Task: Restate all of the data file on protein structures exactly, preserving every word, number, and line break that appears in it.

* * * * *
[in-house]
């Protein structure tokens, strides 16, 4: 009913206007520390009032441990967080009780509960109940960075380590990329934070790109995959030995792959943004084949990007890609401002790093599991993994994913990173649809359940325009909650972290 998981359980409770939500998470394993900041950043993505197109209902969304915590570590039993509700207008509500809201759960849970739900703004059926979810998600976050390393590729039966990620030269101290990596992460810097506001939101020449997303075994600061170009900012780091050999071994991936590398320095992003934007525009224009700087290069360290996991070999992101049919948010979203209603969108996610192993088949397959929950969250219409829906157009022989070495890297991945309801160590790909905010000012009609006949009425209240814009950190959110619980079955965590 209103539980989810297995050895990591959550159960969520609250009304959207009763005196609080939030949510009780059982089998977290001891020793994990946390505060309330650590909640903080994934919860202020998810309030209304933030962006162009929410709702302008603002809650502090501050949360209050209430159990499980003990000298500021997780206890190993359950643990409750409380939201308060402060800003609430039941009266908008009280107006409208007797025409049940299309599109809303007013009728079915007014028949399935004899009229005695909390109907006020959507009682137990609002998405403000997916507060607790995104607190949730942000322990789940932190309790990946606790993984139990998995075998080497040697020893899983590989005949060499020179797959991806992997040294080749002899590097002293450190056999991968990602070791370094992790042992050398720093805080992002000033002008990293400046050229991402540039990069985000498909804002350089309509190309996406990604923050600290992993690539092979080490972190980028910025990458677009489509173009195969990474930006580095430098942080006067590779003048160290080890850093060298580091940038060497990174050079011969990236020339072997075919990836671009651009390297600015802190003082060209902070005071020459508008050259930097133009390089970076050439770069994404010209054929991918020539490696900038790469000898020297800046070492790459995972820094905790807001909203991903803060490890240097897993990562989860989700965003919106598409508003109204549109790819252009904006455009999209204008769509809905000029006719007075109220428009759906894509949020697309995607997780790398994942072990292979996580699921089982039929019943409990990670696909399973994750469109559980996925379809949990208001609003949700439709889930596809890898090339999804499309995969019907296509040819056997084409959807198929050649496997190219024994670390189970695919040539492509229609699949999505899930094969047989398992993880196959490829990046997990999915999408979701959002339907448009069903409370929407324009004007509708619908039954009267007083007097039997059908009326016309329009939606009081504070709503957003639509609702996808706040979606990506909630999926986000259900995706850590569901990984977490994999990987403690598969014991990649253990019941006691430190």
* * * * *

[in-house]
């Protein structure tokens, strides 16, 4: 009913206007520390009032441990967080009780509960109940960075380590990329934070790109995959030995792959943004084949990007890609401002790093599991993994994913990173649809359940325009909650972290 998981359980409770939500998470394993900041950043993505197109209902969304915590570590039993509700207008509500809201759960849970739900703004059926979810998600976050390393590729039966990620030269101290990596992460810097506001939101020449997303075994600061170009900012780091050999071994991936590398320095992003934007525009224009700087290069360290996991070999992101049919948010979203209603969108996610192993088949397959929950969250219409829906157009022989070495890297991945309801160590790909905010000012009609006949009425209240814009950190959110619980079955965590 209103539980989810297995050895990591959550159960969520609250009304959207009763005196609080939030949510009780059982089998977290001891020793994990946390505060309330650590909640903080994934919860202020998810309030209304933030962006162009929410709702302008603002809650502090501050949360209050209430159990499980003990000298500021997780206890190993359950643990409750409380939201308060402060800003609430039941009266908008009280107006409208007797025409049940299309599109809303007013009728079915007014028949399935004899009229005695909390109907006020959507009682137990609002998405403000997916507060607790995104607190949730942000322990789940932190309790990946606790993984139990998995075998080497040697020893899983590989005949060499020179797959991806992997040294080749002899590097002293450190056999991968990602070791370094992790042992050398720093805080992002000033002008990293400046050229991402540039990069985000498909804002350089309509190309996406990604923050600290992993690539092979080490972190980028910025990458677009489509173009195969990474930006580095430098942080006067590779003048160290080890850093060298580091940038060497990174050079011969990236020339072997075919990836671009651009390297600015802190003082060209902070005071020459508008050259930097133009390089970076050439770069994404010209054929991918020539490696900038790469000898020297800046070492790459995972820094905790807001909203991903803060490890240097897993990562989860989700965003919106598409508003109204549109790819252009904006455009999209204008769509809905000029006719007075109220428009759906894509949020697309995607997780790398994942072990292979996580699921089982039929019943409990990670696909399973994750469109559980996925379809949990208001609003949700439709889930596809890898090339999804499309995969019907296509040819056997084409959807198929050649496997190219024994670390189970695919040539492509229609699949999505899930094969047989398992993880196959490829990046997990999915999408979701959002339907448009069903409370929407324009004007509708619908039954009267007083007097039997059908009326016309329009939606009081504070709503957003639509609702996808706040979606990506909630999926986000259900995706850590569901990984977490994999990987403690598969014991990649253990019941006691430190």